This paper analyzes a large-scale and long-running distance education program in Mexico. We estimate marginal treatment effects (MTEs) for learning in math and Spanish in telescundarias relative to traditional Mexican secondary schools using an empirical framework that allows for unobserved sorting on gains. The estimated MTEs reveal that school choice is not random and that the average student experiences significant improvements in both math and Spanish after just one year of attendance in telesecundarias. We find that the existing policy reduces educational inequality, and our policy-relevant treatment effects show that expanding telesecundarias would yield significant improvements in academic performance.
When school-age children work, their education competes for their time and effort, which may lead to lower educational attainment and academic achievement. This paper develops and estimates a model of student achievement in Mexico, in which students make decisions on school enrollment, study effort and labor supply, taking into account locally available schooling options and wages. All of these decisions can affect their academic achievement in math and Spanish, which is modeled using a value-added framework. The model is a random utility model over discrete school-work alternatives, where study effort is determined as the outcome of an optimization problem under each of these alternatives. The model is estimated using a large administrative test score database on Mexican 6th grade students combined with survey data on students, parents and schools, geocode data on school locations, and wage data from the Mexican census. The empirical results show that if students were prohibited from working while in school, the national dropout rate would increase by approximately 20%, while achievement would increase in both math and Spanish. Expanding the conditional cash transfer, either in terms of the magnitude of the cash benefits or the coverage, in conjunction with prohibiting working while in school is an operational policy that would greatly reduce dropout while maintaining the gains in achievement.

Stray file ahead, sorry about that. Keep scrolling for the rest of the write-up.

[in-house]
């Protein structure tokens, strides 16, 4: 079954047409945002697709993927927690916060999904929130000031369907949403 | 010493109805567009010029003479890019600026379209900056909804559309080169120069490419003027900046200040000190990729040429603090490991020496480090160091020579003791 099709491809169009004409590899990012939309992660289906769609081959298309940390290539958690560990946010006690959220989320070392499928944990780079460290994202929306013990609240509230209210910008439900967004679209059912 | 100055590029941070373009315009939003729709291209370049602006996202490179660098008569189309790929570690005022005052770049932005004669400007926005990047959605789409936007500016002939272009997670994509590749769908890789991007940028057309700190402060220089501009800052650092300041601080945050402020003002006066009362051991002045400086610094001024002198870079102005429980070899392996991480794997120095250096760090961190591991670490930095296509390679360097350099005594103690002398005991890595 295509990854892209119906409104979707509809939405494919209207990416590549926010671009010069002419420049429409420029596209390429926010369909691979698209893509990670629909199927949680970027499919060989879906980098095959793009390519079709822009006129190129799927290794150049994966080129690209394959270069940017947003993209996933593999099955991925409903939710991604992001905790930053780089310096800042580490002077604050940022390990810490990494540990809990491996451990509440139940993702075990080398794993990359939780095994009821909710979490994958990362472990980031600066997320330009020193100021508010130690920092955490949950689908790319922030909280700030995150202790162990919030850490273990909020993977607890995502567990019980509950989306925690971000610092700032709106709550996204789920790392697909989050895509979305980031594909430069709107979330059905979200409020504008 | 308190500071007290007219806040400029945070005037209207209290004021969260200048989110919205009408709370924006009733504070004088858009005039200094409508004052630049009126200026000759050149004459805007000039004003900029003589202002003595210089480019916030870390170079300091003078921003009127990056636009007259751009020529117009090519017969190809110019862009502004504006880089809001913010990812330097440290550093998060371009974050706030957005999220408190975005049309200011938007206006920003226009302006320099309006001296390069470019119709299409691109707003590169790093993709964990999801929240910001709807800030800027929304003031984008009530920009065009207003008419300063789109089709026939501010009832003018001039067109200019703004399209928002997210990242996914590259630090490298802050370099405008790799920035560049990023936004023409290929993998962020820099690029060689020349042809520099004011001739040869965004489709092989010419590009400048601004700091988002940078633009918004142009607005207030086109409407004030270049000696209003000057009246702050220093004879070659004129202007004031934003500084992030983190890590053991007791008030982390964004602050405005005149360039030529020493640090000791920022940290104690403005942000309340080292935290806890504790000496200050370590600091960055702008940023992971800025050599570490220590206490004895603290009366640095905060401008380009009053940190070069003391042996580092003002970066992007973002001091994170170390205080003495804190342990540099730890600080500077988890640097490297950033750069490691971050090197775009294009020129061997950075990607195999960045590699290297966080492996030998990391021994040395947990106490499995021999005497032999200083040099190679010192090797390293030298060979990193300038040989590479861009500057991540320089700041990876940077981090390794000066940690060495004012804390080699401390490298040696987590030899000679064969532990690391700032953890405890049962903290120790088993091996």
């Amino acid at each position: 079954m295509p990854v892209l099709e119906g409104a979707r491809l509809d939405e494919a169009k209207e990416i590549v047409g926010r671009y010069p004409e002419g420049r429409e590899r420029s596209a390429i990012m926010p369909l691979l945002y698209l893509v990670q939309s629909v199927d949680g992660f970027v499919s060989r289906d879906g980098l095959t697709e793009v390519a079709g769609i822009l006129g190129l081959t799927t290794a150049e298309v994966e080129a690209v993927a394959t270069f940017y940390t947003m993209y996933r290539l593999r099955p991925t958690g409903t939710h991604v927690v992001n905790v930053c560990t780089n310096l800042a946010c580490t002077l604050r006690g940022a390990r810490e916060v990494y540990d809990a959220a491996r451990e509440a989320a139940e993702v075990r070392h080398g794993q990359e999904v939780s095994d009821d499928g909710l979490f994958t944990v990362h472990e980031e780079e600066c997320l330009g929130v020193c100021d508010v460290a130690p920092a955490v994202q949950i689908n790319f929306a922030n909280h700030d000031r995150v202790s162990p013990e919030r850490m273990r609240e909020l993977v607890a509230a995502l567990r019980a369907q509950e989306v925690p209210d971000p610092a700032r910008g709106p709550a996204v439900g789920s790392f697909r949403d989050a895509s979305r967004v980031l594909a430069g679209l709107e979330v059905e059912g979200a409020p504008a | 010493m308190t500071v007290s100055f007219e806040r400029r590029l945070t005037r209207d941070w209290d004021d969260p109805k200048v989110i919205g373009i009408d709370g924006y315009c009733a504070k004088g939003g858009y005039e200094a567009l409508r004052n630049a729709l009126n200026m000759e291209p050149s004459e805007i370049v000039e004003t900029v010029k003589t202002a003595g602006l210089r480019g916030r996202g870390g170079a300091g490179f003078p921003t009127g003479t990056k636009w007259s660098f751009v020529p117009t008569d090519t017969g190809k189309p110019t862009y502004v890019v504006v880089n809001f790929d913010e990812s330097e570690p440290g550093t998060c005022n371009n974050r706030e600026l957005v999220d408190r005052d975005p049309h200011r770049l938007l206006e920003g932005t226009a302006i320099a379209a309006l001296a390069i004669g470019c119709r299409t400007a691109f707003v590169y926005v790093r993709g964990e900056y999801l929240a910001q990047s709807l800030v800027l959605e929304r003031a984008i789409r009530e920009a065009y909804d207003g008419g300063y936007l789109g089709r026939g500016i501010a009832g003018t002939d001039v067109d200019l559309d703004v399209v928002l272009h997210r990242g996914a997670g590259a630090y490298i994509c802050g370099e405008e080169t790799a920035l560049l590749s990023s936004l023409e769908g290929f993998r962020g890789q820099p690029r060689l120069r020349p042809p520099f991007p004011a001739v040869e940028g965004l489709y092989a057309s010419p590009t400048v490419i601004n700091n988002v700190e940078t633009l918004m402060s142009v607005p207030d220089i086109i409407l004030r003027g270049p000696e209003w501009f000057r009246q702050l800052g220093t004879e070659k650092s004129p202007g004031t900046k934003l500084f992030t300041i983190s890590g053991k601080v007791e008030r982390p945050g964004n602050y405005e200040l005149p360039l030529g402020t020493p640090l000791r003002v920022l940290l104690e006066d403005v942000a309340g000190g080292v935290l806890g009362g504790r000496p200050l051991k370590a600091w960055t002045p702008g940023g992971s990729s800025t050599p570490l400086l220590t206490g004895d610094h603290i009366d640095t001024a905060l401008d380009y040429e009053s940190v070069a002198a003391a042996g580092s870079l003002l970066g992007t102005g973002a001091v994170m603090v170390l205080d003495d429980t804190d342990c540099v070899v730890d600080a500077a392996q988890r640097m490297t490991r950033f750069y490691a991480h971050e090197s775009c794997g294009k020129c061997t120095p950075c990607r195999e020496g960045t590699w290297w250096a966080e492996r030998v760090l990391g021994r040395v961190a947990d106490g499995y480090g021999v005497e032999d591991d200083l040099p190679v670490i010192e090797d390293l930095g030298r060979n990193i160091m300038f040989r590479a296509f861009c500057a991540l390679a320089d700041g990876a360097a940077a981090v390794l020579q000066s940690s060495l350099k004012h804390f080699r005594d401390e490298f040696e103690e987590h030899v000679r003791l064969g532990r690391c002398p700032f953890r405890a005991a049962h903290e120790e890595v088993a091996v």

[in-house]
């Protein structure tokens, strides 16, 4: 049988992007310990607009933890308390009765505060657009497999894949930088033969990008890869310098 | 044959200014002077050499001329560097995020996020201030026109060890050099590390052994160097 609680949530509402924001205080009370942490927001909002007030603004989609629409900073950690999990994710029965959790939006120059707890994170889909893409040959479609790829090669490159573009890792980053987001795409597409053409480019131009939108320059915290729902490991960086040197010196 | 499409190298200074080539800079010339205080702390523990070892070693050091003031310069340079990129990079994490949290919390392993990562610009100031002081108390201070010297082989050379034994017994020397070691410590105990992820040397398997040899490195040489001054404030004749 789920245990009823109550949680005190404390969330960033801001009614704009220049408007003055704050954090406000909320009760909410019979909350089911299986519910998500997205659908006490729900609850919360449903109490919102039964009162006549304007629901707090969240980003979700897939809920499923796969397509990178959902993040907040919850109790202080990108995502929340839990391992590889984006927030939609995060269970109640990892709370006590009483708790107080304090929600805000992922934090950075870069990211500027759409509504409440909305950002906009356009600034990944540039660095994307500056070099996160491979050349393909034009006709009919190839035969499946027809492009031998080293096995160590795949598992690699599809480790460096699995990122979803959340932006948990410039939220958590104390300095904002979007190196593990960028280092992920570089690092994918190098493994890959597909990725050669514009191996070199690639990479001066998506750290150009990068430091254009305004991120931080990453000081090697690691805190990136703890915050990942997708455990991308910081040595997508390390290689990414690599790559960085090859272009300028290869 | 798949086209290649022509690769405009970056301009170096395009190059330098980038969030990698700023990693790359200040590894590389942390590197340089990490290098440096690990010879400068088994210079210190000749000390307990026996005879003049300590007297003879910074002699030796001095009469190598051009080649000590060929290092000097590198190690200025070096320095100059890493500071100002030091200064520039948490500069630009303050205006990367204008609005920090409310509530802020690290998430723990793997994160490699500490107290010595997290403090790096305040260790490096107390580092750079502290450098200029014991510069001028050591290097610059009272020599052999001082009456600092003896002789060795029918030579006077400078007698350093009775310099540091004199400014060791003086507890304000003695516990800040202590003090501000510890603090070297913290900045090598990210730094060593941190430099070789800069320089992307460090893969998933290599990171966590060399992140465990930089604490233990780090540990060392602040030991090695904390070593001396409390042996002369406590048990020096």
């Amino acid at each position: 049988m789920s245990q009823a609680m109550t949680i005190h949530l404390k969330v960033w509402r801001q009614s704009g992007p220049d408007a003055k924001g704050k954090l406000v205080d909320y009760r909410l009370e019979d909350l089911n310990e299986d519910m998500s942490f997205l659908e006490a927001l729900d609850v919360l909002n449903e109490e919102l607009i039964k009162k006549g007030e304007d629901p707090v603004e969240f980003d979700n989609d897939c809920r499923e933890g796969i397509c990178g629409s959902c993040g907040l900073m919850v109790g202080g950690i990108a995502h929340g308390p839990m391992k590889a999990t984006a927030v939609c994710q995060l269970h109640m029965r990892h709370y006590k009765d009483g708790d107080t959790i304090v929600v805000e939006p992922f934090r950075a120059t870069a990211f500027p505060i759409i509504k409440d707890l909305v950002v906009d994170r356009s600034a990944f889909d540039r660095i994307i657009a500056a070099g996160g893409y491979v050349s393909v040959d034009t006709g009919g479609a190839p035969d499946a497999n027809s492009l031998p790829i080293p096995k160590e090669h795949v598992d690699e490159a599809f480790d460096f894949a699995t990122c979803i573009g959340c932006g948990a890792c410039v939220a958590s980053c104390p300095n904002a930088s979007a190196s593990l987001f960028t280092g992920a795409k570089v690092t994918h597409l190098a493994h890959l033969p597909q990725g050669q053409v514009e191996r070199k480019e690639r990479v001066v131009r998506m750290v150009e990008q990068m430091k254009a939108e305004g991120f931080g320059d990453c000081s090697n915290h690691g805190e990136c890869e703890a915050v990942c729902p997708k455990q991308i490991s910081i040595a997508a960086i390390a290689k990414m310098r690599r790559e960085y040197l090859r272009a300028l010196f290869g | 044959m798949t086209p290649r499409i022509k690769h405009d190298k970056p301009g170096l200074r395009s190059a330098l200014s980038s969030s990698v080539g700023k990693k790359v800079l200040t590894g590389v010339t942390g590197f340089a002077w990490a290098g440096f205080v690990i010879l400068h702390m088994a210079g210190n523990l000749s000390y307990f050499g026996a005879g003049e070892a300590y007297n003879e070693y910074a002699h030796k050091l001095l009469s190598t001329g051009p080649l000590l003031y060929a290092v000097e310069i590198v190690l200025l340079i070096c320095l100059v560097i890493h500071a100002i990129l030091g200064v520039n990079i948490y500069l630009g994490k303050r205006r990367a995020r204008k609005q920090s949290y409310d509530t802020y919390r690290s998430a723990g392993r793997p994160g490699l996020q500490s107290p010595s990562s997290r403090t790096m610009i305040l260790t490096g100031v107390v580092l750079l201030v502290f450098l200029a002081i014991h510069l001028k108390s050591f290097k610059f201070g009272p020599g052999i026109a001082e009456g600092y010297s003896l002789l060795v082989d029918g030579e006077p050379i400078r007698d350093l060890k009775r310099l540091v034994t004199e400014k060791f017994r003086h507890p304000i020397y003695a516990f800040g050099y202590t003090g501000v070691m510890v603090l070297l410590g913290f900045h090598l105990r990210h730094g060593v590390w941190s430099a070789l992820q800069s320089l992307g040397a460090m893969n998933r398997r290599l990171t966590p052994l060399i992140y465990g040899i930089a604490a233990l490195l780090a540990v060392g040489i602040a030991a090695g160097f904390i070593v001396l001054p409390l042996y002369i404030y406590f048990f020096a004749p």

Work In Progress
Enrollment, Math Performance and Wages: A Coordination Model in Mexican Middle Schools, with Alejandro Sanchez Becerra and Petra Todd.
In many countries, conditional cash transfers offered by the government have been shown to increase school enrollment for the beneficiaries. However, these policies’ potential to increase overall human capital depends on the schools’ capacity to expand enrollment with sufficiently high-quality instruction, ensuring that larger classes do not negatively affect peers. We develop a structural model in which students first face an enrolment decision, and then an effort decision which will impact their achievement and the effort of their teacher. Class composition and effort choices are determined endogenously via a strategic game, which takes into consideration peer effects within the classroom. To estimate the model, we combine administrative data on test performance and cash transfers, socioeconomic surveys, and spatial data on child wages. Our model allows for heterogeneous endowments and teacher ability, and with it we can evaluate the impact of a conditional cash transfer on not only beneficiary enrollment choices and achievement, but also on their classmates.